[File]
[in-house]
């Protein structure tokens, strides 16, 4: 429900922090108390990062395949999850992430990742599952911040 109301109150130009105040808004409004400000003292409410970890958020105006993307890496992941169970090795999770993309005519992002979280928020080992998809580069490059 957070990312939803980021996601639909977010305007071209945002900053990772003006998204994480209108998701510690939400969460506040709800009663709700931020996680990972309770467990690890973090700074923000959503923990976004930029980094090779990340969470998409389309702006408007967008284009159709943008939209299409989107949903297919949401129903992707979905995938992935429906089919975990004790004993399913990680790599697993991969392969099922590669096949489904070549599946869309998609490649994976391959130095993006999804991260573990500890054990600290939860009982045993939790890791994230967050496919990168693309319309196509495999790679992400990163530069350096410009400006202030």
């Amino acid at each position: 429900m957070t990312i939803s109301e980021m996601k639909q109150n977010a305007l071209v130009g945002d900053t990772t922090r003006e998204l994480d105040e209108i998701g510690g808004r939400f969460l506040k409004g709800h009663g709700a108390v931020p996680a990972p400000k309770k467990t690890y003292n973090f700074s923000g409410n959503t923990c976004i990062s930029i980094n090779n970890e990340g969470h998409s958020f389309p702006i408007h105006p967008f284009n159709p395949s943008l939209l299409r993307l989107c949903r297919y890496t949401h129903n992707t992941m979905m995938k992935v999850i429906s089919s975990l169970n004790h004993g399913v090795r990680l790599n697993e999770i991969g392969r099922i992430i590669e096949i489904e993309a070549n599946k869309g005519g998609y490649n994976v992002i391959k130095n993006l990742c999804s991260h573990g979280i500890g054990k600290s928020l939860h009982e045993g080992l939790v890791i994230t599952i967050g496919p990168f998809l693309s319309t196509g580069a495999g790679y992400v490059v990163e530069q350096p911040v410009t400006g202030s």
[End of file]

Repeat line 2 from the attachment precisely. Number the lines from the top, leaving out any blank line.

């Protein structure tokens, strides 16, 4: 429900922090108390990062395949999850992430990742599952911040 109301109150130009105040808004409004400000003292409410970890958020105006993307890496992941169970090795999770993309005519992002979280928020080992998809580069490059 957070990312939803980021996601639909977010305007071209945002900053990772003006998204994480209108998701510690939400969460506040709800009663709700931020996680990972309770467990690890973090700074923000959503923990976004930029980094090779990340969470998409389309702006408007967008284009159709943008939209299409989107949903297919949401129903992707979905995938992935429906089919975990004790004993399913990680790599697993991969392969099922590669096949489904070549599946869309998609490649994976391959130095993006999804991260573990500890054990600290939860009982045993939790890791994230967050496919990168693309319309196509495999790679992400990163530069350096410009400006202030």